The price of labor peace may have gone too high for financially ailing General Motors Corp.
Talks continued yesterday among GM, the United Auto Workers union and Delphi Corp., GM's largest supplier. But Delphi says it will file motions in bankruptcy court tomorrow to void its union contracts if it doesn't have a deal by then.
The stalemate increases the possibility of strikes at Delphi that could cripple, if not kill, both companies. GM is fighting for its life and, after losing $10.6 billion last year, is racing to cut labor and other costs.
The showdown comes after the UAW on Tuesday rejected an offer from GM and Delphi that would require Delphi workers to accept lower pay and benefits now and even less in the future.
Hearings on motions to void Delphi's labor contracts would start May 8, and U.S. Bankruptcy Judge Robert Drain, in New York, could throw out the contracts by mid-June, clearing the way for the UAW and Delphi's other unions to legally strike. Drain also could order negotiations to continue into the summer with the hope of reaching an agreement.
But simply filing the motions could trigger local strikes or slowdowns by angry workers seeking revenge with or without the blessing of the UAW's headquarters in Detroit. Slowdowns could crimp GM's North American production, and walkouts could bring it to a halt within days.
After Delphi filed for bankruptcy protection in October, it told workers it wanted to cut wages to about $10 an hour from $27. The latest proposal would cut wages to $22 on July 3 and then to $16 in September 2007, when the UAW negotiates a new contract. Workers also would have to pay more for medical benefits.
Under this plan, GM reportedly would give workers $50,000 bonuses to accept lower wages and subsidize wages until the current contract ends.
Separately, GM agreed last week to give $35,000 retirement incentives to 13,000 Delphi workers, and take back another 5,000 into GM plants and assume their pension benefits. Delphi has 24,000 UAW workers and 9,000 in other unions.
When GM spun off Delphi in 1999, it agreed to guarantee future employment and retirement benefits for some Delphi workers. Analysts estimate the Delphi buyouts and pension liabilities will cost GM $1.8 billion to $2 billion.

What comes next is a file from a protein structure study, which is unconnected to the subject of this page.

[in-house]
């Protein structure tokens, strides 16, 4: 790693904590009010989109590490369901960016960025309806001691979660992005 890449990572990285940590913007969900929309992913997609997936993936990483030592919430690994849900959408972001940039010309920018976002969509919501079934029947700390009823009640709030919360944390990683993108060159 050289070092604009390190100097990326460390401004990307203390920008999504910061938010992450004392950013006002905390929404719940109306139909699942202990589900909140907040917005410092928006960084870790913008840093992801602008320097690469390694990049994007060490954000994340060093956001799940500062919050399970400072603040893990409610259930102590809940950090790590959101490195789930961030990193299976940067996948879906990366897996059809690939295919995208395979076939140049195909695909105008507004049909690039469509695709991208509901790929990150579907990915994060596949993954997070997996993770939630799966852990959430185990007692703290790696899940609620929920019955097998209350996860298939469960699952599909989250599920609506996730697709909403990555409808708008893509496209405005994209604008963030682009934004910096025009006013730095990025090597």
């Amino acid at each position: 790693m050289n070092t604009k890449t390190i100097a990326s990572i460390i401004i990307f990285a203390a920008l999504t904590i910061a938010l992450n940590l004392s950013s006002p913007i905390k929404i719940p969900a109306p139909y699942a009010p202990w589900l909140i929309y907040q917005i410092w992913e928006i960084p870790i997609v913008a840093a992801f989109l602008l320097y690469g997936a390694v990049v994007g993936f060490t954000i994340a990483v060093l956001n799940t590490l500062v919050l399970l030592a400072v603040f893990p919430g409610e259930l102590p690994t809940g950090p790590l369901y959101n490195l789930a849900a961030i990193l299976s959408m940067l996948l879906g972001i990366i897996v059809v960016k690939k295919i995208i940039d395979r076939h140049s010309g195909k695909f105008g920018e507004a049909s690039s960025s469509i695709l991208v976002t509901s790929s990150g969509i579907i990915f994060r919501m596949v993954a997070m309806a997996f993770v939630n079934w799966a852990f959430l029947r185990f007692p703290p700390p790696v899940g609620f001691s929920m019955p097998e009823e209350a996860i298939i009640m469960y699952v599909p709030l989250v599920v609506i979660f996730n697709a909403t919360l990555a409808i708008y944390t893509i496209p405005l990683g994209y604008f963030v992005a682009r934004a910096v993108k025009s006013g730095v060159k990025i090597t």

GM is thinning its union ranks by offering retirement incentives of $35,000 to $140,000 to its 113,000 UAW workers. GM wants to eliminate 30,000 union jobs by 2008.
Those efforts, however, have failed to persuade the UAW to accept pay cuts at Delphi, leaving the door open for a strike.
"We're waiting now to see who blinks first," said George Peterson, president of industry forecaster AutoPacific, adding that a strike could mean disaster for everyone, the worst case being that it pushes GM "to the brink of bankruptcy if not over the edge."
"If Delphi shuts down, it brings GM to its knees, because GM has no secondary sources to fill the parts pipeline it needs to keep going," Peterson said.
Conversely, he said, a strike "could kill the union." If faced with the prospect of no job or about $20 an hour, "I'd guess $20 an hour wouldn't look unreasonable," he said.
At the same time GM tries to placate the UAW and keep parts flowing from Delphi, it has to wrestle with growing financial issues.
Yesterday, Moody's Investor Service lowered GM's credit ratings to "B3," one step further into "junk" or below investment grade, over concerns that GM may not be able to tap $5.6 billion in revolving credit and would have to use more of its cash instead.
Standard & Poor's Ratings Services said it has put GM on a "credit watch," meaning it could lower GM's rating because of concerns about the automaker's access to credit, the GMAC sale, a possible Delphi strike and its money-losing North American operations.
Rick Popely and Jim Mateja write for the Chicago Tribune.